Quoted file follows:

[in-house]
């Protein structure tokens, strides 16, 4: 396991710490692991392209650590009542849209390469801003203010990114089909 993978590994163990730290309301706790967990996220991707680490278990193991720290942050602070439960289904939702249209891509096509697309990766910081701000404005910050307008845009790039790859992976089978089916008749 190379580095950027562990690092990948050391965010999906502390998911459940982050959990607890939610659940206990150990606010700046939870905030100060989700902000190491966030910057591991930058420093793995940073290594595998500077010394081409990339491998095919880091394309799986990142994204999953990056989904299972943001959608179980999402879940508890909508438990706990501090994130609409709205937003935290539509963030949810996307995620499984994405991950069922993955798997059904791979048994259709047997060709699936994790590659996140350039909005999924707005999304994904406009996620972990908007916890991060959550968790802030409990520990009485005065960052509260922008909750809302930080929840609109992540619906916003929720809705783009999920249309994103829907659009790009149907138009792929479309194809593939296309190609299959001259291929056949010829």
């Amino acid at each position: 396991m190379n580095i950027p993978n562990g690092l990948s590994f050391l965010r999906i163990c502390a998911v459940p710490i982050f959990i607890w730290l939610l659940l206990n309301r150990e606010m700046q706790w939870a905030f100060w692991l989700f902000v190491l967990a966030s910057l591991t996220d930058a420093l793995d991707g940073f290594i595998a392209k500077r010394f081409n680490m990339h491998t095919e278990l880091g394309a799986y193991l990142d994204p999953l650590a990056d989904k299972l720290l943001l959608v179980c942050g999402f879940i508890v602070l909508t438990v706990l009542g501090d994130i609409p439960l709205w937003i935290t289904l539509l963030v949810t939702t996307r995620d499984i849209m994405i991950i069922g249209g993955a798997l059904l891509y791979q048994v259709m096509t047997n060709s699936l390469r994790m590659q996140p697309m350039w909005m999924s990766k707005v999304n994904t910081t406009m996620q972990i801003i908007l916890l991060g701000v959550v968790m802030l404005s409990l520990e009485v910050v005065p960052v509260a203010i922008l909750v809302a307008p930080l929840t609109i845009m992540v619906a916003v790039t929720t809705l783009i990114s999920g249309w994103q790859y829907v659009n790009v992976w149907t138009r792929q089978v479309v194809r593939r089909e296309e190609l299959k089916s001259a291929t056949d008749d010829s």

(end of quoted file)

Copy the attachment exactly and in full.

[in-house]
């Protein structure tokens, strides 16, 4: 396991710490692991392209650590009542849209390469801003203010990114089909 993978590994163990730290309301706790967990996220991707680490278990193991720290942050602070439960289904939702249209891509096509697309990766910081701000404005910050307008845009790039790859992976089978089916008749 190379580095950027562990690092990948050391965010999906502390998911459940982050959990607890939610659940206990150990606010700046939870905030100060989700902000190491966030910057591991930058420093793995940073290594595998500077010394081409990339491998095919880091394309799986990142994204999953990056989904299972943001959608179980999402879940508890909508438990706990501090994130609409709205937003935290539509963030949810996307995620499984994405991950069922993955798997059904791979048994259709047997060709699936994790590659996140350039909005999924707005999304994904406009996620972990908007916890991060959550968790802030409990520990009485005065960052509260922008909750809302930080929840609109992540619906916003929720809705783009999920249309994103829907659009790009149907138009792929479309194809593939296309190609299959001259291929056949010829």
């Amino acid at each position: 396991m190379n580095i950027p993978n562990g690092l990948s590994f050391l965010r999906i163990c502390a998911v459940p710490i982050f959990i607890w730290l939610l659940l206990n309301r150990e606010m700046q706790w939870a905030f100060w692991l989700f902000v190491l967990a966030s910057l591991t996220d930058a420093l793995d991707g940073f290594i595998a392209k500077r010394f081409n680490m990339h491998t095919e278990l880091g394309a799986y193991l990142d994204p999953l650590a990056d989904k299972l720290l943001l959608v179980c942050g999402f879940i508890v602070l909508t438990v706990l009542g501090d994130i609409p439960l709205w937003i935290t289904l539509l963030v949810t939702t996307r995620d499984i849209m994405i991950i069922g249209g993955a798997l059904l891509y791979q048994v259709m096509t047997n060709s699936l390469r994790m590659q996140p697309m350039w909005m999924s990766k707005v999304n994904t910081t406009m996620q972990i801003i908007l916890l991060g701000v959550v968790m802030l404005s409990l520990e009485v910050v005065p960052v509260a203010i922008l909750v809302a307008p930080l929840t609109i845009m992540v619906a916003v790039t929720t809705l783009i990114s999920g249309w994103q790859y829907v659009n790009v992976w149907t138009r792929q089978v479309v194809r593939r089909e296309e190609l299959k089916s001259a291929t056949d008749d010829s």